The train takes much longer than I expect and I am late. I ran to drop off my bag at bag check then run along the entire coral of 25000 runners trying to find the right coral. I want to start on time and in my coral for my first half marathon. 5000-5999 - that is me. Anxiety and tardiness turn out to be the effective distractions. I have a little sweat going. I climb the coral barrier making it just five minutes before race time.  Just then a tattooed guy explodes out of one of the coral port-o-johns screaming “Whoo Hoo! Now that’s what I’m talking about!’ he chest bumps his friends as they exchange crass expletive filled encouragements to one another. I check my shoelaces. The National Anthem plays, then the starting gun, and in an instant I am running.  Officially my race has begun. I signed up alone, trained alone, rode the train alone, now I am running the Brooklyn Half with 25000 other runners. It is hard not to sprint through the throngs because my excitement on this perfectly warm sunny morning is real. The Artic vortex seems long ago. Crowds cheer along the race route. I give high fives to a few people along the way.  Many people held placards and signs of encouragement, “ Your Perspiration is my Inspiration!”  “Keep Calm Run Brooklyn” and my personal favorite “The F train is Faster!”


The racecourse doubles back on itself and the lead pack of elite runners pass us on the opposite side of the road. Everyone in the race spontaneously starts cheering for them. We become both participant and spectator. One of the best aspects of running races is the positivity. I can feel camaraderie of total strangers cheering us onward.  A few times I hear total strangers yell “Go Hudson!” Good Job Hudson! Keep it up!” I’m probably never going to hit a homerun in the World Series or hit a winning backhand down the line to win the US Open Tennis Tournament, but I am running in a race with some of the best runners in the world. My best is cheered just as much as theirs. Running is a simple thing. Everyone can do it. I can do it. I can do it anywhere, at anytime that suits me. There are no short cuts, no magic tricks, no matter your ability level you have to do the running. It is such a primary human activity. That is why I love it. Today that is on full display. At certain points I drift away into a Zen like state. I relax into that heavy float of the morning, some time between the first alarm and the snooze bar, when your body is heavy and sleepy but your mind is floating somewhere fanciful that you never get to remember. I get that happy feeling when I am having a great run. Before I know it I am passing mile 7, halfway home. There is a long straightaway down Ocean Parkway toward the beach. There is a fat guy in an American flag Speedo on the side of the route, “The Beach is that way!” he shouts into a megaphone. The runner next to me and I share a laugh together. I can see the Eiffel Tower of Brooklyn, an old parachute ride long since abandoned and painted red. The finish line nears with every step. I am on the the Coney Island Boardwalk – music blaring, cheering crowds, and that huge finish line sign with the digital timer waiting for me. Flush with adrenaline, I am sprinting. I am sweaty. I am smiling. I have done the thing I set out to do. And most importantly, I have the best runners high.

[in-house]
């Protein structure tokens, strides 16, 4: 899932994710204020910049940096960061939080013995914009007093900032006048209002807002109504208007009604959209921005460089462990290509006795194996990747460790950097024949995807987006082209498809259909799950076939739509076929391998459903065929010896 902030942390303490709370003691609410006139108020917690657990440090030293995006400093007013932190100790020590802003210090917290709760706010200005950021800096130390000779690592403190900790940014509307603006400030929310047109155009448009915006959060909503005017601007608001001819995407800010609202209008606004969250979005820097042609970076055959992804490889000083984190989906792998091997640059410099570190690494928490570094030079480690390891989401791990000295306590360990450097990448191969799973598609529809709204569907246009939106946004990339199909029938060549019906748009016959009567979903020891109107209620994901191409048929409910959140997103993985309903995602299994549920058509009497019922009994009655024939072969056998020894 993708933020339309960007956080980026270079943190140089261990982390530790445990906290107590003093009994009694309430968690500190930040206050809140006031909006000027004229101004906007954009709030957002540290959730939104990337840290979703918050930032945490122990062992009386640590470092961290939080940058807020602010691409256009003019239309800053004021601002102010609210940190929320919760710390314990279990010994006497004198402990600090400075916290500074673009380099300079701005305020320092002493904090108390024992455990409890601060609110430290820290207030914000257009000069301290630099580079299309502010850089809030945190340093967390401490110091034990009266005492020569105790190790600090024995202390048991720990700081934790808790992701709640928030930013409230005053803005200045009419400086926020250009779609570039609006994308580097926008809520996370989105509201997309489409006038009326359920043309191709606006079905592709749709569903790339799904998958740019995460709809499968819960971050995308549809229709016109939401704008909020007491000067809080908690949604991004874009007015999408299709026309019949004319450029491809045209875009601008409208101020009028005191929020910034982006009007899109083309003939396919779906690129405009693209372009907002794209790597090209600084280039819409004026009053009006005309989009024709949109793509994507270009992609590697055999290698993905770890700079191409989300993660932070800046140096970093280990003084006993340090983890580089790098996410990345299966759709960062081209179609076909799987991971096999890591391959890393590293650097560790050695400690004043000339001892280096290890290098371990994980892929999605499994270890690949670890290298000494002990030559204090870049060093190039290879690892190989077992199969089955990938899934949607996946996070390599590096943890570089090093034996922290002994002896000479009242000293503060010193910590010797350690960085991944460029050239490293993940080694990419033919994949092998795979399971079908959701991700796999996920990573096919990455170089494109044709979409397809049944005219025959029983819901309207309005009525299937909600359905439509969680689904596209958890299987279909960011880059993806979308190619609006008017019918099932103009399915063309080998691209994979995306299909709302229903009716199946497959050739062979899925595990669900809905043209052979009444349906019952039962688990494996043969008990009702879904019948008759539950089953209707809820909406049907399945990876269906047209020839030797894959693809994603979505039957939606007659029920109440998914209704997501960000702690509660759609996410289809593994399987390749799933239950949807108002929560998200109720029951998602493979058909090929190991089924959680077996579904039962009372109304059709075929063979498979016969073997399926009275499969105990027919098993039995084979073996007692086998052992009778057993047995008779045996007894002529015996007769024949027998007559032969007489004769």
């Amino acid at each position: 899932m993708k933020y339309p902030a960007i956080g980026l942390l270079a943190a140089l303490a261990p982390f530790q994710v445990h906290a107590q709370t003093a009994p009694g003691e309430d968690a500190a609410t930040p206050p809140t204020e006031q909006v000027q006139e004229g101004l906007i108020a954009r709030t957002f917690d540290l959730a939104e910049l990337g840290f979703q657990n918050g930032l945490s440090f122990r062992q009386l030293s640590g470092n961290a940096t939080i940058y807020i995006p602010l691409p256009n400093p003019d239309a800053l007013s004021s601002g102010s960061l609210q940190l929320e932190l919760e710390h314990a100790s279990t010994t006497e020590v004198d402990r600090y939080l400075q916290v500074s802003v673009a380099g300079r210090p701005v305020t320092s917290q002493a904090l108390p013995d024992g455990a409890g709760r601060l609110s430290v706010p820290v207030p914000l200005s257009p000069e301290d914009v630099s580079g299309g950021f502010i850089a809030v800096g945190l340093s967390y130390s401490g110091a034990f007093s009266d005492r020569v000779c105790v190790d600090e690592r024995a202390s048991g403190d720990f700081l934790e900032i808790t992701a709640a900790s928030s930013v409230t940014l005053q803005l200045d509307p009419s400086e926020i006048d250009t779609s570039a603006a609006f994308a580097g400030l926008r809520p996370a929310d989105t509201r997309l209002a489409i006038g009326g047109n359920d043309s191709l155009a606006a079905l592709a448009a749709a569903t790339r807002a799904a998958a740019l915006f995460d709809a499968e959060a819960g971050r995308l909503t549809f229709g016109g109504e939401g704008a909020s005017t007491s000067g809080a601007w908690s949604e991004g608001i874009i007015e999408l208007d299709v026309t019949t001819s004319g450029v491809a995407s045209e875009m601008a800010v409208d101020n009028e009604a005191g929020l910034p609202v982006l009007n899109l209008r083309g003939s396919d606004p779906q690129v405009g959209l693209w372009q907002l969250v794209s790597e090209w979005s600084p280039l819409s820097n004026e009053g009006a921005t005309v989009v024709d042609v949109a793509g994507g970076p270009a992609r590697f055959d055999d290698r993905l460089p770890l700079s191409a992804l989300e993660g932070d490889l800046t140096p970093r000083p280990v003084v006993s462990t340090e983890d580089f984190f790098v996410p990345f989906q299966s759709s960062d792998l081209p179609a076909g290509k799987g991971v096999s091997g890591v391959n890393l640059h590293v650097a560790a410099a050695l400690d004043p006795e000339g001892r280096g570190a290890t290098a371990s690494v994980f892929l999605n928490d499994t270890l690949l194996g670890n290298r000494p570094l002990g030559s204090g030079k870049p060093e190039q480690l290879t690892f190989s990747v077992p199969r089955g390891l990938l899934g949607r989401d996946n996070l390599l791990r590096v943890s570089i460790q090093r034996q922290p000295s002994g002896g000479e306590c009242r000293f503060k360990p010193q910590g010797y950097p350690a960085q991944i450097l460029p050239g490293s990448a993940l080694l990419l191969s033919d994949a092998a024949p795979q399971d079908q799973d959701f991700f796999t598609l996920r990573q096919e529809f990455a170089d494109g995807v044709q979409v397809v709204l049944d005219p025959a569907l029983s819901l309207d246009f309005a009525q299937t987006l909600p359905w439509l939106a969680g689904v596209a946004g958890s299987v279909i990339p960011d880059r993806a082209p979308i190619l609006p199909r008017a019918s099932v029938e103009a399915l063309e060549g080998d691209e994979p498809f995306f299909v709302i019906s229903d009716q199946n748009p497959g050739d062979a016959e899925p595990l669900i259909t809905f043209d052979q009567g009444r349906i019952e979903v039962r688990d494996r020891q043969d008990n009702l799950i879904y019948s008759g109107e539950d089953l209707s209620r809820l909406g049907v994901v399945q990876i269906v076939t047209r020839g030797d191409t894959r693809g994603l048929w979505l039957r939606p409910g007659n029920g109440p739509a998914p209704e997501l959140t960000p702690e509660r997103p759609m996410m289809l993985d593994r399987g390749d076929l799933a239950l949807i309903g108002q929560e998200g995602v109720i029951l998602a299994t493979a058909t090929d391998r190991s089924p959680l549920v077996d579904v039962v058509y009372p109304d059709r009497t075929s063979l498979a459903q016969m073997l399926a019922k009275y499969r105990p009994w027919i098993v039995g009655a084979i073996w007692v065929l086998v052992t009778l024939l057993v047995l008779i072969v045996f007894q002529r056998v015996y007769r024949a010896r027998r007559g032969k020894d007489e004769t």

-Shawn P. Mahoney

06/03/2014 I'm a big liar, fitness and a 4 miler!